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Library Reference Number: 175

Liberation Under Threat

Bill Taylor, Scottish Saltire Branch, ACA

According to German statistics published in 1999, two hundred thousand prisoners Of war had passed through the gates of the notorious Stalag 3A Luckenwalde in world war two, beginning in 1939. Those remaining in the camp at the close of the war were liberated by the Russians in April 1945. Approximately 5,000 died from starvation, disease, cold, brutality and neglect. This is the story of one inmate of Stalag 3A who survived.

RAF Bomb Aimer Bill Taylor had bailed out of his stricken Wellington over Italy on 13th July 1944, and following several long marches and confinement in Germany, he looked forward to his freedom as the Allies advanced nearer to Berlin and victory. However, being incarcerated in Stalag 3A, he was soon to discover that liberation was by no means a straightforward process.


Luckenwalde Stalag 3A was 15 miles south of Berlin. It was a large Stalag confining around 15,000 prisoners of many nationalities. The British, mainly RAF, were confined in a compound within the main camp. Conditions were very poor and food scarce. The American Army had reached the River Elbe some miles west of Luckenwalde, then stopped, according to the Yalta Agreement. The Russians were to take Berlin; Luckenwalde was directly in the path of Marshal Konev's Russian Army advancing from the south. We could hear the sound of battle growing closer until it was all around the camp.

On 19th April 1945, the German guards were seen to be leaving the watchtowers, and withdrawing from inside the camp. At 6pm on 21st April someone shouted “the Russians are here!” We rushed outside to the wire fence and there was a Russian Scout Car with a Russian Officer waving a tommy gun to our cheers. Behind him were three T34 tanks. We were liberated, or so we believed.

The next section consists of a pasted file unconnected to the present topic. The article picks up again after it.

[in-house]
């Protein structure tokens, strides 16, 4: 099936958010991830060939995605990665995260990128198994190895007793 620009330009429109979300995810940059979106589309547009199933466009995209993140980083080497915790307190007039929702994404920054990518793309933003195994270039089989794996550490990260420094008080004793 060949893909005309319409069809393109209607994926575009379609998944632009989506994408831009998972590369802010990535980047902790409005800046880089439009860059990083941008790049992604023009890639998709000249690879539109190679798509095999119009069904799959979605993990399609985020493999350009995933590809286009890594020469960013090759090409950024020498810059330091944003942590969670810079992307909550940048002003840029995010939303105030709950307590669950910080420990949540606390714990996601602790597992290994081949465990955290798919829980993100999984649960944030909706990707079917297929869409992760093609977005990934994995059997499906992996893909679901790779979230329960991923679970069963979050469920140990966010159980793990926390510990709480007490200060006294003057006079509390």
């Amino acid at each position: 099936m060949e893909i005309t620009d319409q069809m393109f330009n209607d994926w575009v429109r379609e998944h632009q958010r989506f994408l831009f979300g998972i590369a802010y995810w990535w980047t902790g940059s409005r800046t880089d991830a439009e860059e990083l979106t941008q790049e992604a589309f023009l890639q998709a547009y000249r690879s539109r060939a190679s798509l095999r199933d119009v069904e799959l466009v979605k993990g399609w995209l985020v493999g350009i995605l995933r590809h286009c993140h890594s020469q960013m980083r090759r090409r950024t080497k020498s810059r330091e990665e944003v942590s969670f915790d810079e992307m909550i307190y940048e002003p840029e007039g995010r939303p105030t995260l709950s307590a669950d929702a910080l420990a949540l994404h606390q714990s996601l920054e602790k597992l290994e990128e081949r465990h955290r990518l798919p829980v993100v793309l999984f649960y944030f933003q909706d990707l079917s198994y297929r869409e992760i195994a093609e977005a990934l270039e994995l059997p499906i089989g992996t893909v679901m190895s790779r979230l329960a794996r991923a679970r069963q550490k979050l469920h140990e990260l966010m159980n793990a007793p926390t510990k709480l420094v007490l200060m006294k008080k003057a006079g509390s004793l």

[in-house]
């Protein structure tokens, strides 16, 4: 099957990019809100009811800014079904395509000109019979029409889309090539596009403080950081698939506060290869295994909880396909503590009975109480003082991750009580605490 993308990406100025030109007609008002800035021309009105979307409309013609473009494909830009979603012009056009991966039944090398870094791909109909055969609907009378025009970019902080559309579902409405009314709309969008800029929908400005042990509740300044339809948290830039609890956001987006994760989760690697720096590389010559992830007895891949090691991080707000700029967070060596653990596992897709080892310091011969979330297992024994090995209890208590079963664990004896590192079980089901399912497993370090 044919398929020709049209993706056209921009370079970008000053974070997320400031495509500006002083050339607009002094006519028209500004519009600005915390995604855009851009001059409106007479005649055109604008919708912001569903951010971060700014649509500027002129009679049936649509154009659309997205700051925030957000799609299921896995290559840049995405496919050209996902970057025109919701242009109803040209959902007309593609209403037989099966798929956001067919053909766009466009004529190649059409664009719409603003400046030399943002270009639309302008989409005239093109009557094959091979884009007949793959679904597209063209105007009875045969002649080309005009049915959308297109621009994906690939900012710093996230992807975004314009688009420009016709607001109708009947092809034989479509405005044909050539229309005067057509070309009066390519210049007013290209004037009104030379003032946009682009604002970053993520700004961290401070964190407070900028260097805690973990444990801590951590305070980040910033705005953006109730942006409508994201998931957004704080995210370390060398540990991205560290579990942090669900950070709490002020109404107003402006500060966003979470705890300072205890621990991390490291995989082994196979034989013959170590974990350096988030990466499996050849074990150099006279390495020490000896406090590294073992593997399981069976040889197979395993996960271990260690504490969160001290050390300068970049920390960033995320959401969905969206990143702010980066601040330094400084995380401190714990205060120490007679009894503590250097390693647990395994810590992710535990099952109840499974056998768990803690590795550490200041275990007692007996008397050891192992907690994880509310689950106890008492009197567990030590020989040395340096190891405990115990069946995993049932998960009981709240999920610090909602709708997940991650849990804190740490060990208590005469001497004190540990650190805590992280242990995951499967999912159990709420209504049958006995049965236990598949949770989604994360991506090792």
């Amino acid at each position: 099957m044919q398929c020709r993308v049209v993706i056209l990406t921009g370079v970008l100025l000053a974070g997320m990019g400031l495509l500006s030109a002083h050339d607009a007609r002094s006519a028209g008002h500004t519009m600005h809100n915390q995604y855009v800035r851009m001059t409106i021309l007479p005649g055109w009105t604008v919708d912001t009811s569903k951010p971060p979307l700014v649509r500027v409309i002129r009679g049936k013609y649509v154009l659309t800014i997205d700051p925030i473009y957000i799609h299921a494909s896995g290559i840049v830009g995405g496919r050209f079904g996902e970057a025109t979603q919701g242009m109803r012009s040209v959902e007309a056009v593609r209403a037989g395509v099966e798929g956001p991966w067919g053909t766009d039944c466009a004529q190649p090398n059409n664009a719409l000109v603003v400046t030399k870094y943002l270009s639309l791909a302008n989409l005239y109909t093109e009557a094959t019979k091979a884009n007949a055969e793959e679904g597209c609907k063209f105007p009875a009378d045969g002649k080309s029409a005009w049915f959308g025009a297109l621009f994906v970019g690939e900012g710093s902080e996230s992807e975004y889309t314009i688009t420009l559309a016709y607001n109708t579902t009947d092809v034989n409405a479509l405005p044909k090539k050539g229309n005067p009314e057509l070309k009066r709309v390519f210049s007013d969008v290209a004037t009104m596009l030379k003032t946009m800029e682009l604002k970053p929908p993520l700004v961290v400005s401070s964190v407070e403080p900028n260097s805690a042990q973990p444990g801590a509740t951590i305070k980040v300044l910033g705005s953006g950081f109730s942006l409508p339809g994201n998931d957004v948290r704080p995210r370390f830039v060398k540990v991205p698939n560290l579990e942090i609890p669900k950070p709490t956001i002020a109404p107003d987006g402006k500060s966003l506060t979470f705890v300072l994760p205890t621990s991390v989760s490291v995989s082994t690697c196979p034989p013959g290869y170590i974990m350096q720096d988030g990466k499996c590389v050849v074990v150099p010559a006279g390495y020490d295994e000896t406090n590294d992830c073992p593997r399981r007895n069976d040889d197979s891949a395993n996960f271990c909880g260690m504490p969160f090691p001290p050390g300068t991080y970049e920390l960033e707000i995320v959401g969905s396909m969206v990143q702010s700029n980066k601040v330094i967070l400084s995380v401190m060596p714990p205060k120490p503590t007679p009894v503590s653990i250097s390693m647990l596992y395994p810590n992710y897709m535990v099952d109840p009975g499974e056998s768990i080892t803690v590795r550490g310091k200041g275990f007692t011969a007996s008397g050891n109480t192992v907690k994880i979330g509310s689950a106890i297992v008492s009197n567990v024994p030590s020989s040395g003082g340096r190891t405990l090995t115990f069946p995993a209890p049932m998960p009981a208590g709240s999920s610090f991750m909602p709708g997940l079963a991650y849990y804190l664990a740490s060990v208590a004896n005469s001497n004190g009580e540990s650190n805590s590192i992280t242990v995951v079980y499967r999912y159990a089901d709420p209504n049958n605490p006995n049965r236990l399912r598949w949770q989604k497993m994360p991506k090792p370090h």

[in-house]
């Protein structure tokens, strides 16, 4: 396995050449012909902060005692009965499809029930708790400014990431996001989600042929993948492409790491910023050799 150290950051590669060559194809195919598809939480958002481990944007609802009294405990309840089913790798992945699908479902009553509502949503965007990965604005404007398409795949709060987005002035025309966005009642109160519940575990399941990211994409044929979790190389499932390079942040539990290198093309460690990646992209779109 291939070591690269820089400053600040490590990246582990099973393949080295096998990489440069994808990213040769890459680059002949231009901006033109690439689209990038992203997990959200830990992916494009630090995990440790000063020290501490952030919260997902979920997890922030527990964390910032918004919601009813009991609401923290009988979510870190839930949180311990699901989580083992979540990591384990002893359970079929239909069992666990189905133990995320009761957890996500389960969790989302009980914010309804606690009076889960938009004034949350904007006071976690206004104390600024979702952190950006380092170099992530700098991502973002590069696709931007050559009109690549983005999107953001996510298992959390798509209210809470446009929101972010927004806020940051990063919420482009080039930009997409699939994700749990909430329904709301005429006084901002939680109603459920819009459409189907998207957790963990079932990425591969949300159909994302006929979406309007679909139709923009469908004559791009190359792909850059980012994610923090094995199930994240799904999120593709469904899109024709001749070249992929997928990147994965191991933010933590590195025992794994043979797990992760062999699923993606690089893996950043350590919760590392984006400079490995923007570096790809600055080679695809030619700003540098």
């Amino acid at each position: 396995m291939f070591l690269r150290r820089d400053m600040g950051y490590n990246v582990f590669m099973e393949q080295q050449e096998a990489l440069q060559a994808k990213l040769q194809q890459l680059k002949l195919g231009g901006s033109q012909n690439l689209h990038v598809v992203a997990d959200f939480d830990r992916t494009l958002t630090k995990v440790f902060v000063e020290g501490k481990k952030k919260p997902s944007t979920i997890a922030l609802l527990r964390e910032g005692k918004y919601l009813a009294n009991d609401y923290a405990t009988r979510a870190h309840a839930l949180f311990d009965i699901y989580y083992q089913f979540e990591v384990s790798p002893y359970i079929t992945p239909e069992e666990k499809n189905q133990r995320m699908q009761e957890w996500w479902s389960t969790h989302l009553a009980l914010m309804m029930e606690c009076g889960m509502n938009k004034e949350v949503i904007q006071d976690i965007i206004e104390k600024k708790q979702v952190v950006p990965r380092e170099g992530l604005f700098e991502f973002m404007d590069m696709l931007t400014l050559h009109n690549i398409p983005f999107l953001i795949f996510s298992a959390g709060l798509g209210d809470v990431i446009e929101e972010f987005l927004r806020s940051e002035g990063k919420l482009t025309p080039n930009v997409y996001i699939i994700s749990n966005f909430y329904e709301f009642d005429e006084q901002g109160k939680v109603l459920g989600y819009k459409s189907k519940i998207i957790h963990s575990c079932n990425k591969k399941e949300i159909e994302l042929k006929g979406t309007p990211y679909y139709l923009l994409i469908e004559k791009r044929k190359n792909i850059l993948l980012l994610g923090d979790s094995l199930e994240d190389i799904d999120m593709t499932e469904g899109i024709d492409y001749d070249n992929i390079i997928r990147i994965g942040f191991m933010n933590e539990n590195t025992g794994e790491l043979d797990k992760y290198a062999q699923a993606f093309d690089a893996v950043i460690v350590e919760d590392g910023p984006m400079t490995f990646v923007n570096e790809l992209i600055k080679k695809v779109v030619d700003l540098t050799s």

The front line moved on towards Berlin, and for three days we were free to go outside the camp, mostly foraging for food. An American war correspondent returning from Berlin found us, and informed the SBO (Senior British Officer) that he was surprised to find British and American POWs here. He knew that the Allied Headquarters had no idea that we were here at Luckenwalde. He was returning to the Headquarters and would inform them of our plight. The next day, the Russians closed the main gate and put armed patrols around the perimeter fence. No one was allowed out of the camp, and this caused a great deal of tension.

The next day, the Americans from the River Elbe area sent six Army lorries to evacuate British and American personnel. The Russians allowed them to take some of the sick and wounded and sent some of the lorries back empty. The next day, the Americans returned, but this time the Russians turned them all back and fired shots over their heads. We were now prisoners of the Russians, and the word "hostage" began to be heard.

On 7th May 1945, my friend George met Italian prisoners who had arrived in camp from working on farms. They told him that an American lorry was in a small wood six kilometres to the west; he also knew where there was a small hole in the perimeter fence. He was really upset at the way the situation had developed and he said “Let's escape.” I agreed, and we quickly gathered our few belongings. The Italian prisoners had returned to camp on bicycles and we managed to persuade them to let us have the cycles as they were staying where they were. We reached the gap in the perimeter fence without being perceived by the Russians. We had some difficulty in getting the cycles and ourselves through the gap in the barbed wire, but when we did, we emerged on a road that ran down west of the camp and we began cycling.